Cyprus Investment Firms (CIF)

In the last few years the Cyprus Regulated Market has grown to the maximum due to the increase of Companies who wish to provide investment and ancillary services. According to the Law 144(I)/2007 the scope of the Law is limited to foreign and local firms that provide, or offer to provide, investment and ancillary services to persons who stay, reside, or are domiciled in Cyprus or where the relevant transaction is concluded within Cyprus or persons that stay, reside, or are domiciled in Cyprus who act on behalf of a third party based outside of Cyprus in providing investment and ancillary services, whether as an employee or in another capacity.

A Cypriot investment Firm (CIF) is a company that is established in Cyprus and authorised by the Cyprus Securities and Exchange Commission (CySEC)[i] to provide one or more investment services to third parties and/or perform one or more investment activities which can be the reception and transmission of orders, execution of orders on behalf of clients, dealing on own account, portfolio management etc.

A CIF is not allowed to provide professional investment services without prior authorisation from CySEC. In order to obtain authorisation, the applicant needs to provide all necessary information to satisfy CySEC and once approved by CySEC the license is valid through all EU member states. A result of that is that the CIF can operate through EU via a branch or directly once approved by CySEC, for the services and activities the CIF is entitled to operate. The register of CySEC is open to the public and it contains the CIF’s name and license number, the registration date, the investment and ancillary services which is authorised to provide and the investment activities which it is authorised to do. A CIF must have a website in order to have its license number and the name of the regulator on the website and all official documents.

The initial capital requirement for granting a license to a CIF depends on the investment services that the CIF offers. There are four different types of CIF (Cypriot Investment Firm) that require different initial capital in order to fulfil the conditions for approval to operate.

(1) A CIF that provides one or more of the following investment services and holds clients’ money or/and client’s financial instruments, must have an initial capital of at least two hundred thousand euro (€200.000)

(2) A CIF that does not hold clients’ money or/and clients’ financial instruments, resulting not to put themselves in debt with their clients, may have an initial capital of at least eighty thousand euro (€80.000) or at least forty thousand euro (€40.000) and professional indemnity insurance covering all member states for at least one million euro (€1.000.000), per claim, and in aggregate at least one million five hundred thousand euro (€1.500.000) per year.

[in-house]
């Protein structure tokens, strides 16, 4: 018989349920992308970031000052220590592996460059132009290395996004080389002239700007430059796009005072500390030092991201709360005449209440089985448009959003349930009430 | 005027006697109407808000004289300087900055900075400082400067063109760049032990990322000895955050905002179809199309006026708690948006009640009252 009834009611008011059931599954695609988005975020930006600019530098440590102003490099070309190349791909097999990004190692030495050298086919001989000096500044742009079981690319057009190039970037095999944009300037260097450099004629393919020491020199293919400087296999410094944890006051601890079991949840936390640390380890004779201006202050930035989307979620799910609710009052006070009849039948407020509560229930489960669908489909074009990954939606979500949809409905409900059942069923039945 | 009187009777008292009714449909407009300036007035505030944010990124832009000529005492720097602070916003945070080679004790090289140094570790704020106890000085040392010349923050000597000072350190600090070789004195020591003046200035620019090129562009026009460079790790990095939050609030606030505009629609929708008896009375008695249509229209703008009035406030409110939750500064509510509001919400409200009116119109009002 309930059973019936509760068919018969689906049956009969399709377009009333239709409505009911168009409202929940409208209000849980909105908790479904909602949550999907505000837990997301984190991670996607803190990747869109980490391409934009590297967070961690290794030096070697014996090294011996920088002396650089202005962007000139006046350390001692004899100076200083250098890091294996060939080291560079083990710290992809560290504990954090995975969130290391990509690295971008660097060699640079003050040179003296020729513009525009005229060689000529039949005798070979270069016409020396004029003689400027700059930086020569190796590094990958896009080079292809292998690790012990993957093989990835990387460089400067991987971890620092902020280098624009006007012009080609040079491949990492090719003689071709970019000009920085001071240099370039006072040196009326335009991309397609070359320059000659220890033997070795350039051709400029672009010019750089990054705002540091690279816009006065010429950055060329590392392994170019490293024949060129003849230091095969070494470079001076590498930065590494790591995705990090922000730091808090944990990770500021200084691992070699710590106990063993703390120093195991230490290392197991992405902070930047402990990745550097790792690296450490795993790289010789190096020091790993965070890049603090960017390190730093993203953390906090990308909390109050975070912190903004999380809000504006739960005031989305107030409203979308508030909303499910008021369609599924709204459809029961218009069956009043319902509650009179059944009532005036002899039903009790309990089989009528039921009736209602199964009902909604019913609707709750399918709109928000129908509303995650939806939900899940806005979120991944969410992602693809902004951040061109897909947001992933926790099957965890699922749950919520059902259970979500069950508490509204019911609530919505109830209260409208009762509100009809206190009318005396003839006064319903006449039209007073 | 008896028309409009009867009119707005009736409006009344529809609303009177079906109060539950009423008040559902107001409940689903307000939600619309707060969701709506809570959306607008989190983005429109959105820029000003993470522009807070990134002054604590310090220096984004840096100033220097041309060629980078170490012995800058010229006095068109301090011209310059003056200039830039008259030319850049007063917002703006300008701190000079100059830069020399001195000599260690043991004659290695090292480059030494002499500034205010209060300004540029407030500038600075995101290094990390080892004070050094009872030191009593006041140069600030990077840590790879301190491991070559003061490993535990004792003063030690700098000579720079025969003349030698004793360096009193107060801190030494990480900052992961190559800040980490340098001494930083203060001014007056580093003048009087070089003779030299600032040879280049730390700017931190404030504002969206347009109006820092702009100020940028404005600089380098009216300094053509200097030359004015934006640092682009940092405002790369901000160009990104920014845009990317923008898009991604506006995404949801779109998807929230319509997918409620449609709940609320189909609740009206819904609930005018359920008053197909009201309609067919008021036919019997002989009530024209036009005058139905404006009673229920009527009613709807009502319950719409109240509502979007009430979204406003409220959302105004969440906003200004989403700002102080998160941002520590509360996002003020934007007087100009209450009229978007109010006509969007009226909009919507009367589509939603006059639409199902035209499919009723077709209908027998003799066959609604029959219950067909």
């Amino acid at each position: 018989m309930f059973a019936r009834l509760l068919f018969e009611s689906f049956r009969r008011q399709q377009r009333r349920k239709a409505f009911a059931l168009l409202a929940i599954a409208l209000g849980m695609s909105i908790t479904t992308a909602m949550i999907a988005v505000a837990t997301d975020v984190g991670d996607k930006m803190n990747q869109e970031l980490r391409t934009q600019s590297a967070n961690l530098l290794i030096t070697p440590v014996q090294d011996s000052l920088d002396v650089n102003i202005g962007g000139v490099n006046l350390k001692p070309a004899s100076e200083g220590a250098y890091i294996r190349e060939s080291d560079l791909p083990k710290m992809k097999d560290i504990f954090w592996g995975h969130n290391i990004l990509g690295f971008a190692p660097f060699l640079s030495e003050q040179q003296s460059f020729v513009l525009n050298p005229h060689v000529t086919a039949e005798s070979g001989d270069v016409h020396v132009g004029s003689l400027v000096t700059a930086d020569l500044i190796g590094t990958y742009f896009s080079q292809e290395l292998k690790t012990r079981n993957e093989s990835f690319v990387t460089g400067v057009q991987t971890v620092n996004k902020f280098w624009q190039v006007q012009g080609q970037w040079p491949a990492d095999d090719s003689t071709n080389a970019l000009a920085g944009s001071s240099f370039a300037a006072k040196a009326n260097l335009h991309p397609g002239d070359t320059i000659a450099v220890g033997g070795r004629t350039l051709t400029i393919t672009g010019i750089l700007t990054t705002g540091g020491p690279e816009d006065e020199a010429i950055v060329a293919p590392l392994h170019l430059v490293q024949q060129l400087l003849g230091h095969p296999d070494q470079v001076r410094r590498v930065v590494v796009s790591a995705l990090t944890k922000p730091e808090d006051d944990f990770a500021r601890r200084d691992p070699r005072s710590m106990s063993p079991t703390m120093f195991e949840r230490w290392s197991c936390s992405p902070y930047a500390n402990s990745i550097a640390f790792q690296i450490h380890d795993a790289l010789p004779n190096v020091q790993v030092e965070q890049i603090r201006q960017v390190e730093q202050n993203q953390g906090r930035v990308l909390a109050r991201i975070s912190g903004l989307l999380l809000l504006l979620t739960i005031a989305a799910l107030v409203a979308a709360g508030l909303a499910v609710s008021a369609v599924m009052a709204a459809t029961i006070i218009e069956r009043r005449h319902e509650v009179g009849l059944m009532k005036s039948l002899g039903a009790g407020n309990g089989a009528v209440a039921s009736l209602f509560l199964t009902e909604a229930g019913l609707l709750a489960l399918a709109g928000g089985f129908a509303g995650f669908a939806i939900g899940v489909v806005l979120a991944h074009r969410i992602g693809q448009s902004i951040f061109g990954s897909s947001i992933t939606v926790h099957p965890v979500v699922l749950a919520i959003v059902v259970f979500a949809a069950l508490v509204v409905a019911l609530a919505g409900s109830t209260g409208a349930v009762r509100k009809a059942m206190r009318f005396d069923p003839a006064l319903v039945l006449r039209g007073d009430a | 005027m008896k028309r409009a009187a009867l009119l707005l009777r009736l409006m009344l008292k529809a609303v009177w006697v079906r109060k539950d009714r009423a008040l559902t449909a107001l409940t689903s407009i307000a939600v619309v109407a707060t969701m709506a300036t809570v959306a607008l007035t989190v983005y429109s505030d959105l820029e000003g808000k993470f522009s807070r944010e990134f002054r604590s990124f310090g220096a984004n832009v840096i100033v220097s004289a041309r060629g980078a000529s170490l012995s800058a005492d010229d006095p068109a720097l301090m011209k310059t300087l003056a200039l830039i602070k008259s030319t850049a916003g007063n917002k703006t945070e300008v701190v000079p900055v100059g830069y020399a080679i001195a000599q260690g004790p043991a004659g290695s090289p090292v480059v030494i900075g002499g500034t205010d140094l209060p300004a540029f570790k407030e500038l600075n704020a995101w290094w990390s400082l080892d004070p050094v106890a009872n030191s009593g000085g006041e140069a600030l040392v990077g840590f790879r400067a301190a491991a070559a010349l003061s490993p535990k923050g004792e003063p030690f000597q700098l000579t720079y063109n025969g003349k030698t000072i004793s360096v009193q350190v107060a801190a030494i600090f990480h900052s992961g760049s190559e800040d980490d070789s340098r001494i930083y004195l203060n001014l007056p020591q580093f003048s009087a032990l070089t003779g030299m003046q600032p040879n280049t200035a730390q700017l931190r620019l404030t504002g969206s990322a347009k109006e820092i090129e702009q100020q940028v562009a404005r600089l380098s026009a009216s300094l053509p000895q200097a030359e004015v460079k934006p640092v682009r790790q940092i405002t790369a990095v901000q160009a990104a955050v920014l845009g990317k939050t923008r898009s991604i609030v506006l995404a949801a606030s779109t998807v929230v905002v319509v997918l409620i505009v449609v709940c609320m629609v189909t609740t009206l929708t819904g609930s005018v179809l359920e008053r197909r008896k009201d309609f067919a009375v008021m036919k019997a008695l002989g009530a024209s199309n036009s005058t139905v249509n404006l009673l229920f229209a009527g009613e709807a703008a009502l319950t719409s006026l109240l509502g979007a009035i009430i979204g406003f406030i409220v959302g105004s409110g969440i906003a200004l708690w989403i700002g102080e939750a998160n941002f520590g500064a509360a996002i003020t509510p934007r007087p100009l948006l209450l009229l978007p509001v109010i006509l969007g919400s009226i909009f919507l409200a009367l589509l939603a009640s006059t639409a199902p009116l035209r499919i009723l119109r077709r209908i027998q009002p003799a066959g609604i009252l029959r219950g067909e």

(3) A CIF that is also registered to provide insurance services, may have an initial capital as half as the above and if the CIF is covered by professional indemnity insurance covering all member states then the initial capital requirement is twenty thousand euro (€20.000).

(3) A CIF that is dealing on own account, underwriting of financial instruments and/or placing of financial instruments on a firm commitment basis and/or placing of financial instruments without a firm commitment basis and/or operation of multilateral trading facility shall have an initial capital of at least one million euro (€1.000.000).

The Law prescribes a number of organisational requirements. A CIF must:

  • Establish adequate policies and procedures to comply with its legal obligations, and the appropriate rules governing personal transactions, of its managers, employees, tied agents and other relevant persons.
  • Maintain and operate effective organisational and administrative arrangements to prevent conflicts of interest from adversely affecting clients’ interests.
  • Ensure continuity and regularity in performance of services and activities, by employing appropriate and proportionate systems, resources and procedures.
  • Ensure avoidance of undue additional operational risk when outsourcing functions to third parties.
  • Ensure robust governance arrangements are in place including clearly organised organisational structures with well-defined, transparent and consistent lines of responsibility.
  • Have sound administration and accounting procedures, internal control mechanisms, effective risk-assessment procedures, and effective control mechanisms in place.
  • Keep records of all services and transactions in line with the Cyprus and EU legal requirements.
  • Apply appropriate client identification procedures in line with the Prevention and Suppression of Money Laundering Activities Law and relevant EC directives.
  • Make adequate arrangements to safeguard clients’ ownership rights when holding cash or financial instruments belonging to clients, particularly in the event of insolvency of the CIF, and prevent the use of these clients’ funds and investments for its own account.

[i] Cyprus Securities and Exchanges Commission (CySEC) is the supervisory authority of the investment firms and it has the responsibility to establish, maintain and regularly update a public register of all persons acting on behalf of a CIF or an IF of another member state.

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